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Marlow v. Marlow

Court of Appeals of Tennessee, Knoxville

May 29, 2018

AMY BRASFIELD MARLOW
v.
JOSEPH CHARLES MARLOW

          March 13, 2018 Session

          Appeal from the Circuit Court for Knox County No. 125184 Gregory S. McMillan, Judge

         This appeal arises from three post-divorce petitions for criminal contempt against Father in which Mother asserts over 200 separate counts. The principal issues on appeal pertain to the Double Jeopardy Clause of the United States and Tennessee Constitutions. Following a three day trial on the first petition, Father was found to be in criminal contempt of 60 counts. After Mother filed her second petition in which she alleged 133 additional counts of contempt, the parties appeared in court to announce a settlement pursuant to which Father would plead guilty to 10 unspecified counts with the remaining counts to be dismissed. Without advising and questioning Father before accepting a plea as Tenn. R. Crim. P. 11(b) requires, the trial court approved the agreed order, finding Father in criminal contempt of 10 unspecified counts. After Mother filed her third petition for criminal contempt, Father filed a "Motion to Alter or Amend and/or Rule 60.02 Motion to Set Aside Most of the Criminal Contempt Findings and Holdings in this Cause, " contending all but two of the 60 initial convictions were constitutionally flawed. As for the first 58 convictions, Father argued the notice of criminal contempt failed to specifically state essential facts concerning each ground as required by Tenn. R. Crim. P. 42(b). With regard to Father's guilty plea to 10 additional counts, Father contended the plea and sentence were fatally flawed because the trial court failed to ascertain whether Father's guilty plea was knowingly and voluntarily entered as Tenn. R. Crim. P. 11(b) requires. The trial court vacated 55 of the 60 initial convictions, finding the notice of criminal contempt failed to state essential facts as required by Tenn. R. Crim. P. 42(b); however, the order that followed held Father in criminal contempt for sending a text to Mother at 10:11 a.m. on June 20 for which Father had been acquitted following trial. The court also set aside Father's guilty plea to 10 of the 133 additional counts in the second petition because the court failed to advise and question Father before accepting a plea as required by Tenn. R. Crim. P. 11(b). The trial court also ruled, over Father's objections, that Mother could prosecute Father on all 133 counts in the second petition. In this appeal, Father contends the trial court violated the constitutional prohibitions against double jeopardy by (1) finding Father guilty of a count of criminal contempt for which he had been acquitted following trial, and (2) allowing Mother to prosecute her second petition. Because double jeopardy prohibits a prosecution after an acquittal on the same count, we vacate Father's conviction for criminal contempt for sending a text to Mother at 10:11 a.m. on June 20. As for allowing Mother to prosecute all 133 counts in her second petition, the agreed order, in which Father pled guilty to 10 counts, failed to specifically identify any of the counts for which Father pled guilty or any of the counts for which he was acquitted; therefore, jeopardy did not attached to any of the 133 counts. Accordingly, we affirm the trial court's decision allowing Mother to prosecute the 133 counts in her second petition.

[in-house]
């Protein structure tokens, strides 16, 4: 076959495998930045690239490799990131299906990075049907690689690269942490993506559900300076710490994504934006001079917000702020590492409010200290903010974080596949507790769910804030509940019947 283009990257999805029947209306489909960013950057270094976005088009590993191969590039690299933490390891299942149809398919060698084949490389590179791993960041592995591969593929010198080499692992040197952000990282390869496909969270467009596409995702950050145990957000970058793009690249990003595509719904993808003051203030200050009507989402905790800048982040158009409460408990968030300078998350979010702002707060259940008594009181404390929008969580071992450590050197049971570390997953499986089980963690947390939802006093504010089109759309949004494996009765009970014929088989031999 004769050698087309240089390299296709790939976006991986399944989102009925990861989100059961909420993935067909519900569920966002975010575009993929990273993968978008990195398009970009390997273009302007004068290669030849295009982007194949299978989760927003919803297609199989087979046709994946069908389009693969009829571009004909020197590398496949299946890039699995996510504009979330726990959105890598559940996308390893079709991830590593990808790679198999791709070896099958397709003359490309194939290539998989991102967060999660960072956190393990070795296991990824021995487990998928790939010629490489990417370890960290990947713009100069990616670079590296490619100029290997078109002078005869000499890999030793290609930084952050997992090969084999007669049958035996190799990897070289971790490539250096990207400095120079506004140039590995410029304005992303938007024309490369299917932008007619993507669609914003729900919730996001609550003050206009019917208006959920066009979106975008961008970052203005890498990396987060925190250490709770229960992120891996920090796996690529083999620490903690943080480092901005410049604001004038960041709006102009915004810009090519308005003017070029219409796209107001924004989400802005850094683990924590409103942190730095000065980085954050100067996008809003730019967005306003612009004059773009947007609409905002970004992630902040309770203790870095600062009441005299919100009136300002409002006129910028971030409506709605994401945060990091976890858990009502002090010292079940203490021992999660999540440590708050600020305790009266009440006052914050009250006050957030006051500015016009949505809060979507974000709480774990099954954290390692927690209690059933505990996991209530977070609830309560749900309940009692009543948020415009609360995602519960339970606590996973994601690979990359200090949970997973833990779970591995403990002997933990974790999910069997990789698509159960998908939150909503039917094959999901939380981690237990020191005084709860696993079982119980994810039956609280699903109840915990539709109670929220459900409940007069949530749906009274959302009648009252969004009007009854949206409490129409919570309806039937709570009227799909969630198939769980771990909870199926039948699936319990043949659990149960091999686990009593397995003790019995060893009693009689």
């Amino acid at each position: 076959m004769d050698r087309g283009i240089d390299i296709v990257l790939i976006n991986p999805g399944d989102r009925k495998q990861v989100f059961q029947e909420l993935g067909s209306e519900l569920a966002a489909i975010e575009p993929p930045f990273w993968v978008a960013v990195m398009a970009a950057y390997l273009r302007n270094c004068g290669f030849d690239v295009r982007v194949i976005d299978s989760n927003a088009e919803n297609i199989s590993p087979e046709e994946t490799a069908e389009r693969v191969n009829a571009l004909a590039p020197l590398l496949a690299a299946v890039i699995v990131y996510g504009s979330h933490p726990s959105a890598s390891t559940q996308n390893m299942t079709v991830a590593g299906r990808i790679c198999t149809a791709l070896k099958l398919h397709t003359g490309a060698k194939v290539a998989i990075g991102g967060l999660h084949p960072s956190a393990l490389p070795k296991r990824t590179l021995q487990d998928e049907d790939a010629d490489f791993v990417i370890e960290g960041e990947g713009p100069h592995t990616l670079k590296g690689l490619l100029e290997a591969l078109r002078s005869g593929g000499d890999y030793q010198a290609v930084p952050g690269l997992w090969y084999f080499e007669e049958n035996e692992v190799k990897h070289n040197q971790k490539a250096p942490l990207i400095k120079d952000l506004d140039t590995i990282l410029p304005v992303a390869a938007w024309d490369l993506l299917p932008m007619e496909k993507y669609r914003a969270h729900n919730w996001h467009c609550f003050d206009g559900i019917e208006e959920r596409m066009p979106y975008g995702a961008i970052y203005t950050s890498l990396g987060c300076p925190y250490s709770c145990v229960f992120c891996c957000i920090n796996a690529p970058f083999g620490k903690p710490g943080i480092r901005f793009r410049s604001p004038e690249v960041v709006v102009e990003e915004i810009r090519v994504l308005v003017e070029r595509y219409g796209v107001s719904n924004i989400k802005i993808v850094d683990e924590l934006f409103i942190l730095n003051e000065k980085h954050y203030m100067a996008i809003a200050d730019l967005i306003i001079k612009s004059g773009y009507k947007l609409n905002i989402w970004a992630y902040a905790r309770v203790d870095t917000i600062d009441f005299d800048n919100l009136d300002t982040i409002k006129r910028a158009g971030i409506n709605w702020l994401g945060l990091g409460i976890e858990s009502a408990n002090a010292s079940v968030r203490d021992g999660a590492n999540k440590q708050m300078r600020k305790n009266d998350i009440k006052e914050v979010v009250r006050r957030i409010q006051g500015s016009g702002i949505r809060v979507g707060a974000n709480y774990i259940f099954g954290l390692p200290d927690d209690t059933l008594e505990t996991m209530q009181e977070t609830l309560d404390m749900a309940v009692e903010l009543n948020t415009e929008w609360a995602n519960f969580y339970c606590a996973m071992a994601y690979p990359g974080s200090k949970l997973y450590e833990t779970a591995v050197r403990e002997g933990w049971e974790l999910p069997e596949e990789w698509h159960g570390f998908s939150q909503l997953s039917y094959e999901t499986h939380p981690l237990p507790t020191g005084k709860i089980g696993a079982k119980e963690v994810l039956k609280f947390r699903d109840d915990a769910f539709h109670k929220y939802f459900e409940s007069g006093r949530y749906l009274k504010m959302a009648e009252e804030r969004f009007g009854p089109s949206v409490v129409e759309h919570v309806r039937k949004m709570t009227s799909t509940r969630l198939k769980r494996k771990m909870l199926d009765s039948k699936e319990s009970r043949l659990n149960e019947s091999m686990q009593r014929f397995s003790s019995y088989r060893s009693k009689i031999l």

Tenn. R. App. P. 9 Interlocutory Appeal; Affirmed in Part, Reversed in Part, Vacated in Part and Remanded

          Wanda G. Sobieski, Diane M. Messer, and Caitlin Elledge, Knoxville, Tennessee, for the appellant, Joseph Charles Marlow.

          Kevin W. Shepherd and D. Chris Poulopoulos, Maryville, Tennessee, for the appellee, Amy Brasfield Marlow.

          Frank G. Clement Jr., P.J., M.S., delivered the opinion of the Court, in which Charles D. Susano Jr. and John W. McClarty JJ., joined.